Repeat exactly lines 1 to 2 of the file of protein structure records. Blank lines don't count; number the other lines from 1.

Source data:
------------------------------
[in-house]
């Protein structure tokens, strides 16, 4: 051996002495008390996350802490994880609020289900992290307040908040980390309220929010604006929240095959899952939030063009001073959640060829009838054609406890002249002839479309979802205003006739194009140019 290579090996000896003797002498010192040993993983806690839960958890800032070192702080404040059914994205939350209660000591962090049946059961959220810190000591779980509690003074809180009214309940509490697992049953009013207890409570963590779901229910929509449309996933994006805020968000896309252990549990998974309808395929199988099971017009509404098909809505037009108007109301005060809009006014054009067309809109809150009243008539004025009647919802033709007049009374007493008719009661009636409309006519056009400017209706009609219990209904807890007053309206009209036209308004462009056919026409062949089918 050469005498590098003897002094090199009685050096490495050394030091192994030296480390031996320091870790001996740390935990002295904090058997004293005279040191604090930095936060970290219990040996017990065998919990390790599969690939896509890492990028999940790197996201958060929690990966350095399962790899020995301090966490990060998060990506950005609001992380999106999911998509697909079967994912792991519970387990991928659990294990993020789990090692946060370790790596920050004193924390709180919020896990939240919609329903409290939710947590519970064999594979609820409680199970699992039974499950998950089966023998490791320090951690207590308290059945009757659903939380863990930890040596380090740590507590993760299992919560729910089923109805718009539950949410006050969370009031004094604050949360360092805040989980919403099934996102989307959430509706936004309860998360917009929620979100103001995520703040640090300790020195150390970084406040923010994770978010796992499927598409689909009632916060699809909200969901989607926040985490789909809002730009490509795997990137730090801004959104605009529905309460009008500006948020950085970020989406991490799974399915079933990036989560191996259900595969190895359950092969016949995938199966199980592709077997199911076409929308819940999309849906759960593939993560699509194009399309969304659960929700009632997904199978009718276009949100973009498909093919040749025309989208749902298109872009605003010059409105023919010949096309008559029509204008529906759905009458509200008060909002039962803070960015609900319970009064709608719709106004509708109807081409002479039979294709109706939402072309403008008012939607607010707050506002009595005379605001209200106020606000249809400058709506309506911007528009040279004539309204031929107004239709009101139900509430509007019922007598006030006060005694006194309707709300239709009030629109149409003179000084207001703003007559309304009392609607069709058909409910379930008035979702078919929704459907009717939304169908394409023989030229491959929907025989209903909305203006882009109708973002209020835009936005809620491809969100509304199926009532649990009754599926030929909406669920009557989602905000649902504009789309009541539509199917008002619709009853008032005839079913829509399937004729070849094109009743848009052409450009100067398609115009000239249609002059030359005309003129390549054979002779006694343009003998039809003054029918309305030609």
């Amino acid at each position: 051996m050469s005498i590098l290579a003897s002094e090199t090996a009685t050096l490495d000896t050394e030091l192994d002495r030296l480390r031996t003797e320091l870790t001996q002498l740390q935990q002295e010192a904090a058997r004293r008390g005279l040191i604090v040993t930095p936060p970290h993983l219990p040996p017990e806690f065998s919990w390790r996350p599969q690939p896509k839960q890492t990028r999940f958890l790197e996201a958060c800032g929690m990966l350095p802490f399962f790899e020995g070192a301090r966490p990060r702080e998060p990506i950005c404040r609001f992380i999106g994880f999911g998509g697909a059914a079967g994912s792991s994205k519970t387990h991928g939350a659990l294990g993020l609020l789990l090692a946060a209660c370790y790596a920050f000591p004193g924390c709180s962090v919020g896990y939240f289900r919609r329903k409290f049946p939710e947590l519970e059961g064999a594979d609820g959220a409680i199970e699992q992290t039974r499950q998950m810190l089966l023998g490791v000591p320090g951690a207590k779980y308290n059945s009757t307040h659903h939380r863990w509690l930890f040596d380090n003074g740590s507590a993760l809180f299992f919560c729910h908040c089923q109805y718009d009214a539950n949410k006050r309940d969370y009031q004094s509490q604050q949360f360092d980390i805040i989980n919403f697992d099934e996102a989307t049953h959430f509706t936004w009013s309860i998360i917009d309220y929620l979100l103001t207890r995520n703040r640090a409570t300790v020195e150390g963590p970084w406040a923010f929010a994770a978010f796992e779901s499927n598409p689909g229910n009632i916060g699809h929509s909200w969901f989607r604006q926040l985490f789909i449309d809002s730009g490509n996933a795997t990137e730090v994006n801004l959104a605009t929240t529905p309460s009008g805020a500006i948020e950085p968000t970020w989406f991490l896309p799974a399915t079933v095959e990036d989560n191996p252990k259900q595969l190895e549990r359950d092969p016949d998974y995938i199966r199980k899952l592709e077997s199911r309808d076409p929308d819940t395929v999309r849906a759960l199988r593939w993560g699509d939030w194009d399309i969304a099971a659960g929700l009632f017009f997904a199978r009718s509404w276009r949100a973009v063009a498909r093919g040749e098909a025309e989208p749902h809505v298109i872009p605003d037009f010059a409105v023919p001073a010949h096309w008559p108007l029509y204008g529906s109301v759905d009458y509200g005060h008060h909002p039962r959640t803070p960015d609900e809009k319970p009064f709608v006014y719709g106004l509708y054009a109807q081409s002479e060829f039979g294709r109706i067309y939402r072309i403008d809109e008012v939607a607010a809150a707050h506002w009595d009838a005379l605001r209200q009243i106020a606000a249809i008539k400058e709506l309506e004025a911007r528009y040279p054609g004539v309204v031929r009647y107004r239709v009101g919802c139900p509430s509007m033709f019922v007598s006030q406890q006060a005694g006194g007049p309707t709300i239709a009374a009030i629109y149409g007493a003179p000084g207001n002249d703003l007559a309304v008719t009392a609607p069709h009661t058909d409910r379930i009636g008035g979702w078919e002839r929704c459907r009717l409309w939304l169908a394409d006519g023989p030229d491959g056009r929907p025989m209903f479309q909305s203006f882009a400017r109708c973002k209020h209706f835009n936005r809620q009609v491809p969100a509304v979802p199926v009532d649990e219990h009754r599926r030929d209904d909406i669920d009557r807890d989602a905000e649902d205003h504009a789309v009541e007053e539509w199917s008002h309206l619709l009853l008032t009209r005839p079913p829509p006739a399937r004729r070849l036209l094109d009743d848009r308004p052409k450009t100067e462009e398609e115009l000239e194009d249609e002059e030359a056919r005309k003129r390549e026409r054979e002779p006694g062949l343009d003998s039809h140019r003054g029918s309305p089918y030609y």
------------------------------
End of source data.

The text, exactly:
[in-house]
């Protein structure tokens, strides 16, 4: 051996002495008390996350802490994880609020289900992290307040908040980390309220929010604006929240095959899952939030063009001073959640060829009838054609406890002249002839479309979802205003006739194009140019 290579090996000896003797002498010192040993993983806690839960958890800032070192702080404040059914994205939350209660000591962090049946059961959220810190000591779980509690003074809180009214309940509490697992049953009013207890409570963590779901229910929509449309996933994006805020968000896309252990549990998974309808395929199988099971017009509404098909809505037009108007109301005060809009006014054009067309809109809150009243008539004025009647919802033709007049009374007493008719009661009636409309006519056009400017209706009609219990209904807890007053309206009209036209308004462009056919026409062949089918 050469005498590098003897002094090199009685050096490495050394030091192994030296480390031996320091870790001996740390935990002295904090058997004293005279040191604090930095936060970290219990040996017990065998919990390790599969690939896509890492990028999940790197996201958060929690990966350095399962790899020995301090966490990060998060990506950005609001992380999106999911998509697909079967994912792991519970387990991928659990294990993020789990090692946060370790790596920050004193924390709180919020896990939240919609329903409290939710947590519970064999594979609820409680199970699992039974499950998950089966023998490791320090951690207590308290059945009757659903939380863990930890040596380090740590507590993760299992919560729910089923109805718009539950949410006050969370009031004094604050949360360092805040989980919403099934996102989307959430509706936004309860998360917009929620979100103001995520703040640090300790020195150390970084406040923010994770978010796992499927598409689909009632916060699809909200969901989607926040985490789909809002730009490509795997990137730090801004959104605009529905309460009008500006948020950085970020989406991490799974399915079933990036989560191996259900595969190895359950092969016949995938199966199980592709077997199911076409929308819940999309849906759960593939993560699509194009399309969304659960929700009632997904199978009718276009949100973009498909093919040749025309989208749902298109872009605003010059409105023919010949096309008559029509204008529906759905009458509200008060909002039962803070960015609900319970009064709608719709106004509708109807081409002479039979294709109706939402072309403008008012939607607010707050506002009595005379605001209200106020606000249809400058709506309506911007528009040279004539309204031929107004239709009101139900509430509007019922007598006030006060005694006194309707709300239709009030629109149409003179000084207001703003007559309304009392609607069709058909409910379930008035979702078919929704459907009717939304169908394409023989030229491959929907025989209903909305203006882009109708973002209020835009936005809620491809969100509304199926009532649990009754599926030929909406669920009557989602905000649902504009789309009541539509199917008002619709009853008032005839079913829509399937004729070849094109009743848009052409450009100067398609115009000239249609002059030359005309003129390549054979002779006694343009003998039809003054029918309305030609």